5. Sending people off for learning “Foreign” had been practiced since the colonial time under much of the Government expenses. What had happened?

    6. Islam should mean for peace and harmonic among those in the Nature. The Islam in Malaysia has been much politicize instead of leaving them to the peace of mind for those who wants to practice for their perfection in spirit.

    When Malaysia is composing of at least 3 different races with much much more religions, any reform should leave them in peace and at the will of the People and not be restricted by any law, unless something contradict to the peace and harmonic of the society.

    7. When the World (the Globe) is talking about Human Rights, how can Malaysia be globalized starting with Islam and Sultans?

    8. The Reform of Japan has changed Japan from the Era of Classes into almost no Classes (some sort of Human Rights) but maintaining the Respect of Seniority and the King )as symbol of Royalty). In between the King and the People are mutual respect. The basic culture of Japan, in many way resembling Confucianism of the Chinese to respect the Senior, care for the Junior and those handicapped for the Harmonic of the Society. They are taught at least to feel shame when they failed to keep their words or fulfill their duties. This is how they start to keep the family, society as well as the country so as to go into harmony and prosperity.

    9. Had any Malaysian Politician in History been applying the peace and harmony of Islam to bring all races under the same Sun or Moon?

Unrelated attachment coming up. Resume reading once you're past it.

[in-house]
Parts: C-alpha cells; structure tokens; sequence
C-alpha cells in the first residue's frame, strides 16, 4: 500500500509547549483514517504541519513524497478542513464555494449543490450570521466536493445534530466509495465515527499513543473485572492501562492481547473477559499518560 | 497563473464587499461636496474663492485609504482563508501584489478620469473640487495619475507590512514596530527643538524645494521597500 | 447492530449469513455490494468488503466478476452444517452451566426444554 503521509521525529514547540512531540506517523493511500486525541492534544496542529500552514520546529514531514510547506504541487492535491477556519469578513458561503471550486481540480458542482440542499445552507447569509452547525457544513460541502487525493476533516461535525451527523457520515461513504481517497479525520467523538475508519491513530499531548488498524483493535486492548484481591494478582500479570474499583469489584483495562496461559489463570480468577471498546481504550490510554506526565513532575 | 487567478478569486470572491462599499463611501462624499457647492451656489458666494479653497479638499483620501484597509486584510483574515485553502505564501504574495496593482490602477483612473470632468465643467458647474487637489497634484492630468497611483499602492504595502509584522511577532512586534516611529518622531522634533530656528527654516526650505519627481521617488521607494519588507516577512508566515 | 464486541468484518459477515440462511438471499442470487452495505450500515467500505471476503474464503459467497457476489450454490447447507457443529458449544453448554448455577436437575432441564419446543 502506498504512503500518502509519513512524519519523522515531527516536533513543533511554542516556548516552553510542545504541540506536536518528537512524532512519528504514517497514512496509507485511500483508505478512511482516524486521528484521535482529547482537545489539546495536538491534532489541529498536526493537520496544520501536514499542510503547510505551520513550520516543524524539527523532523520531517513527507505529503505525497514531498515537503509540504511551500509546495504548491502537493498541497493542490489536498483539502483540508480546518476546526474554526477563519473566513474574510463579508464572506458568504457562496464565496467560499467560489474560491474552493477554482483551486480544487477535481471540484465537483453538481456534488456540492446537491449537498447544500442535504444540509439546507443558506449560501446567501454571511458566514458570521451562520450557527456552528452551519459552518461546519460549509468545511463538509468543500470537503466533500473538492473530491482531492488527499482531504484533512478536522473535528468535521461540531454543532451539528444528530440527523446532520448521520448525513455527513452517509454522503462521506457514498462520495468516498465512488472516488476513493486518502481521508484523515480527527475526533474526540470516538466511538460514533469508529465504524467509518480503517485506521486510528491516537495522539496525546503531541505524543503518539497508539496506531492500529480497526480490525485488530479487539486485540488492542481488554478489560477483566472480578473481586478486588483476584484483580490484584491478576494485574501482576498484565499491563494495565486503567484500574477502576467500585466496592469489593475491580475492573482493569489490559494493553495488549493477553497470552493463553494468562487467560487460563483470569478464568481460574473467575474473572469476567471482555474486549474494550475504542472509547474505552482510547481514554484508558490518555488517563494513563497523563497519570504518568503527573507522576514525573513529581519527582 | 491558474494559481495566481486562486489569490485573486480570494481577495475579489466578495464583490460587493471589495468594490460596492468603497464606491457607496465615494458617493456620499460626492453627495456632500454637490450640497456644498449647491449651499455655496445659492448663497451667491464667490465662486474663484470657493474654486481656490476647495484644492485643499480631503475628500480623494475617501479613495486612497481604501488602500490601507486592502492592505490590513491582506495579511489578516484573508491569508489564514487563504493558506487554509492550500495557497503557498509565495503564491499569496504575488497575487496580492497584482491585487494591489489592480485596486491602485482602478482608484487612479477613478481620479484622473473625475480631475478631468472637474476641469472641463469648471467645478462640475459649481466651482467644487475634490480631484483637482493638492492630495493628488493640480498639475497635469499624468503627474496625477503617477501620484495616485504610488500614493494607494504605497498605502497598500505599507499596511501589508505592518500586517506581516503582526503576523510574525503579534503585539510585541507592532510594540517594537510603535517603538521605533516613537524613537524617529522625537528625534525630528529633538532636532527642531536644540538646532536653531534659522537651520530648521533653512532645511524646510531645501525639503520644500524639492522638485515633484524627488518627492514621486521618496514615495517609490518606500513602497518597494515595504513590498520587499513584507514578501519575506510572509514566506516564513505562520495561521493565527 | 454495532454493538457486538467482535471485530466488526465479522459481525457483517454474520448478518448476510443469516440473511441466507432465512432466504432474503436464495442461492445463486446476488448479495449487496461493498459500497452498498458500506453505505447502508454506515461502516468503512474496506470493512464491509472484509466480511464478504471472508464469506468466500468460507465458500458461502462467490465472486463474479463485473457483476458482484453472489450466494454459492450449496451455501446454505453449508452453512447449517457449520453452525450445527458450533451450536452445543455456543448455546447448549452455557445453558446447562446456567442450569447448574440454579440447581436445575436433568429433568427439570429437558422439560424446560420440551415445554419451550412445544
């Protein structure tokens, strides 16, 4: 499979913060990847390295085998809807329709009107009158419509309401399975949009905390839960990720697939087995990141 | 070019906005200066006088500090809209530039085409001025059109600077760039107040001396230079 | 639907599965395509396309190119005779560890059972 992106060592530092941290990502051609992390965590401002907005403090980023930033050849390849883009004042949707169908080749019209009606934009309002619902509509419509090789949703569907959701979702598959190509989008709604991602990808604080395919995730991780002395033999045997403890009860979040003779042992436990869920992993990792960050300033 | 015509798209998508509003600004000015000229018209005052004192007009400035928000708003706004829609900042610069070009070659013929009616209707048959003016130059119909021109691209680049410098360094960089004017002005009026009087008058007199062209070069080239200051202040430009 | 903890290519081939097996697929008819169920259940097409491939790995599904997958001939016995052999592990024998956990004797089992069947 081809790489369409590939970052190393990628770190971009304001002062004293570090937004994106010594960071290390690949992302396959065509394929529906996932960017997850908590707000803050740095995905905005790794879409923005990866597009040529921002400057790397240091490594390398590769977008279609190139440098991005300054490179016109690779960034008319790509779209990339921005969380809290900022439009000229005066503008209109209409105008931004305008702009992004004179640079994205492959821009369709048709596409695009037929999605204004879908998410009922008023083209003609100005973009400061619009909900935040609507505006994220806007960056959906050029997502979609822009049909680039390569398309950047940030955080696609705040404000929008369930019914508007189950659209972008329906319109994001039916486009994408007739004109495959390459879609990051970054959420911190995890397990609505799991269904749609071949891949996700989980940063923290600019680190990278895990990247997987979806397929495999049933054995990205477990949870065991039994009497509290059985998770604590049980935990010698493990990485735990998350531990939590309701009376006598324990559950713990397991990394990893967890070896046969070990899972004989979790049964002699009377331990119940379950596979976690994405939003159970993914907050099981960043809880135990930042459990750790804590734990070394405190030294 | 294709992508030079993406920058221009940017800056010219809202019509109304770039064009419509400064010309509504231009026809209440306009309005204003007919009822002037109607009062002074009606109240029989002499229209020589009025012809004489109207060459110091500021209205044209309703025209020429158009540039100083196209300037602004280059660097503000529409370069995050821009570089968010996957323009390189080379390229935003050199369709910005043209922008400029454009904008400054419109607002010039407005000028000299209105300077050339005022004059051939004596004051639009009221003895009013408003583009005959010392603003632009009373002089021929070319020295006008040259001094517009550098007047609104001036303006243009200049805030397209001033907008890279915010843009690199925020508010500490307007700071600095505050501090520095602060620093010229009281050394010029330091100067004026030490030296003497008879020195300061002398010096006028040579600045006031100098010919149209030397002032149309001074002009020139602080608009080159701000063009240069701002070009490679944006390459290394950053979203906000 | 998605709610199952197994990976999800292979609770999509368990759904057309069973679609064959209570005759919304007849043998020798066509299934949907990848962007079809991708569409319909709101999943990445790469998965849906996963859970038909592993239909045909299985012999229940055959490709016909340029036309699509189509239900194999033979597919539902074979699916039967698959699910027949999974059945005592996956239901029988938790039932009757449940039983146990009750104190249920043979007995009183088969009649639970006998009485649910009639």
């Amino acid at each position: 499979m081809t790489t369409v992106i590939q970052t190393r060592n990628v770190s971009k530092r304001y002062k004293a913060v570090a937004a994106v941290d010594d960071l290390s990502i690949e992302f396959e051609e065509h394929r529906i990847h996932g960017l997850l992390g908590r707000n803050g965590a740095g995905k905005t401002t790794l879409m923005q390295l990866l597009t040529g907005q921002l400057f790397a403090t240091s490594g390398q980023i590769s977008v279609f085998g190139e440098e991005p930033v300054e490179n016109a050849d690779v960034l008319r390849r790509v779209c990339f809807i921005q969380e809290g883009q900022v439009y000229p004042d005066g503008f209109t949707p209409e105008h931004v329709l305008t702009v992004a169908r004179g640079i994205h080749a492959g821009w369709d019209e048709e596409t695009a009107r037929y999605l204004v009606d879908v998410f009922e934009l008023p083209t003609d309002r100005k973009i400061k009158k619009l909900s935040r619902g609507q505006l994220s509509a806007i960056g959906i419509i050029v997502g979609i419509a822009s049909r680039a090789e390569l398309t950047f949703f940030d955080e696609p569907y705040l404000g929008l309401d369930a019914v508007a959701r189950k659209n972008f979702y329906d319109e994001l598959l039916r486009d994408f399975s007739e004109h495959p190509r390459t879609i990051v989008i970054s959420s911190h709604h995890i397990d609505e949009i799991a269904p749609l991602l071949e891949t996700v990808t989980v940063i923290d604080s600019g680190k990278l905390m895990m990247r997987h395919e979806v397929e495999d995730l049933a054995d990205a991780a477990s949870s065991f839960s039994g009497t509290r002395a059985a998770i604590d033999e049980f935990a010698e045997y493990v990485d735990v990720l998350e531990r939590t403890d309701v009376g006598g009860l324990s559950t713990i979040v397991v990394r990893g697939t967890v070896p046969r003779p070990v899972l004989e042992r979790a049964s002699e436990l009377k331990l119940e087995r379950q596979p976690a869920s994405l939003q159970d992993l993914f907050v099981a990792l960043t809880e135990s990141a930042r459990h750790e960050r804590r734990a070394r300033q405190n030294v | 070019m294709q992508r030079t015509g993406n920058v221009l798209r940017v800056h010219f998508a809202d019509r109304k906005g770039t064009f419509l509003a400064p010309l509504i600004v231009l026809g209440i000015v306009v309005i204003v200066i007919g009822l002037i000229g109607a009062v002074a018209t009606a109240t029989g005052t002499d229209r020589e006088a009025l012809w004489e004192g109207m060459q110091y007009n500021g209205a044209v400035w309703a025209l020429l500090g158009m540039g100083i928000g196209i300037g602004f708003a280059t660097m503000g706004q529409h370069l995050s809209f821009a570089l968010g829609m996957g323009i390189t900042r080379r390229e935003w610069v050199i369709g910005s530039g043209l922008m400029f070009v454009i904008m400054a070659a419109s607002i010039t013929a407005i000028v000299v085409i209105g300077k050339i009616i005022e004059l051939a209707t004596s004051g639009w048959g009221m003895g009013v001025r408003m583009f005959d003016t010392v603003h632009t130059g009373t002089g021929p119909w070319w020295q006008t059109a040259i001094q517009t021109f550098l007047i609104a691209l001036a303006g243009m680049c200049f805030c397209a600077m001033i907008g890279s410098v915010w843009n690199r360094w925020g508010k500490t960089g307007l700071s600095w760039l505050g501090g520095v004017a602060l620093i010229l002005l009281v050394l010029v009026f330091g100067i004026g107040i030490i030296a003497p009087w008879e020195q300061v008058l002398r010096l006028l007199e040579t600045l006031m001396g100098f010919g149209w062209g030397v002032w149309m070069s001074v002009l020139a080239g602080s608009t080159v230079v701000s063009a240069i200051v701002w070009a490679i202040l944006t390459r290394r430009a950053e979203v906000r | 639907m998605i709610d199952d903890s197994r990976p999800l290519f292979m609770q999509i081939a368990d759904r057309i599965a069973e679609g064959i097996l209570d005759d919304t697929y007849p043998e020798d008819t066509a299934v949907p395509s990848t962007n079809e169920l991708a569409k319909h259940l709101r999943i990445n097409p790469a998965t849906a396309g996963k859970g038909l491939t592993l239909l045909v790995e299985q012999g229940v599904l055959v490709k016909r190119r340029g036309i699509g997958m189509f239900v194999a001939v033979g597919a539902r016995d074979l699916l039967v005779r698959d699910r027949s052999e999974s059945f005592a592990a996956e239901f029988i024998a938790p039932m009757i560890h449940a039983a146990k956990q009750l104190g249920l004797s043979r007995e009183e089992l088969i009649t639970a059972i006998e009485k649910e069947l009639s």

10. Has any sultan realized their duty under the constitution instead of just asking for privileges?

    11. Should a Modern Sultan say HE IS THE LAW? and so to gain attachment from the People?

  6. #6 by House Victim on Sunday, 4 July 2010 - 1:55 am

    During the era of MHT, most, if not all, government department has gone to be certified under ISO. They have the knowledge to be CAT. How many Department is practicing?


    Any reform have to start from the mindset with discipline and the enforcement of Law if they do not follow even their own Rules and Regulations.

    When PCB, AG/KUP/Police can ignore their Duties but just keep silent about Lawyer assaulting client in his office, in front of his family members – wife, son and daughter, staffs, clients and neighbors, the important part of the Government system already operating without Law. An empty skeleton without mind and soul.
    When 4 Judges refused to compile this notorious lawyer to explain why he did not attend court and take instructions from his clients or, to direct the lawyer to file his application for discharge as Defendants’ lawyers when he announced that he will not act any more. These “honorable” Lordships had already shattered the Judiciary system of this country into dust and dirts.

    When Chief Judge and Chief Judge refused to act but allowing the case to be termed as “settled” when Defendants were not called to court and lawyer for the Defendant has yet to file application of discharge, Miscarriage of Justice with all the misappropriation of “administration” power is there, The “Roof” of a civilized world with Pillars of Laws, Execution and Monitoring has collapsed.

    WE ARE IN THE JUNGLE for “Reform”!! “Civilized” not just with clothing on!!